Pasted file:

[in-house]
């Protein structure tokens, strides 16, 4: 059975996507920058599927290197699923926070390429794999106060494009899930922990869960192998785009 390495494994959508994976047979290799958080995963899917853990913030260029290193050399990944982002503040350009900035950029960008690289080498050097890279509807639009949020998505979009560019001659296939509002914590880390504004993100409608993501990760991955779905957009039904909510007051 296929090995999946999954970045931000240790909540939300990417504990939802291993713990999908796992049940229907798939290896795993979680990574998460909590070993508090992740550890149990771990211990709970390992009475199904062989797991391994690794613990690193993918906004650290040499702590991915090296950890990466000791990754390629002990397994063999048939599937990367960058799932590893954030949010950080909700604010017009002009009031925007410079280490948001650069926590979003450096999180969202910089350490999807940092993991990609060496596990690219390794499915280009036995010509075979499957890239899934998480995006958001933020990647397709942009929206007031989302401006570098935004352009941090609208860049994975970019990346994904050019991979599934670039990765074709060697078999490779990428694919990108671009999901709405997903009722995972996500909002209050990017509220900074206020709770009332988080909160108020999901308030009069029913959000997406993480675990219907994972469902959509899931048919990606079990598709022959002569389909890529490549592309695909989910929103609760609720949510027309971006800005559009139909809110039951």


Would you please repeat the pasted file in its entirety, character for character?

[in-house]
């Protein structure tokens, strides 16, 4: 059975996507920058599927290197699923926070390429794999106060494009899930922990869960192998785009 390495494994959508994976047979290799958080995963899917853990913030260029290193050399990944982002503040350009900035950029960008690289080498050097890279509807639009949020998505979009560019001659296939509002914590880390504004993100409608993501990760991955779905957009039904909510007051 296929090995999946999954970045931000240790909540939300990417504990939802291993713990999908796992049940229907798939290896795993979680990574998460909590070993508090992740550890149990771990211990709970390992009475199904062989797991391994690794613990690193993918906004650290040499702590991915090296950890990466000791990754390629002990397994063999048939599937990367960058799932590893954030949010950080909700604010017009002009009031925007410079280490948001650069926590979003450096999180969202910089350490999807940092993991990609060496596990690219390794499915280009036995010509075979499957890239899934998480995006958001933020990647397709942009929206007031989302401006570098935004352009941090609208860049994975970019990346994904050019991979599934670039990765074709060697078999490779990428694919990108671009999901709405997903009722995972996500909002209050990017509220900074206020709770009332988080909160108020999901308030009069029913959000997406993480675990219907994972469902959509899931048919990606079990598709022959002569389909890529490549592309695909989910929103609760609720949510027309971006800005559009139909809110039951």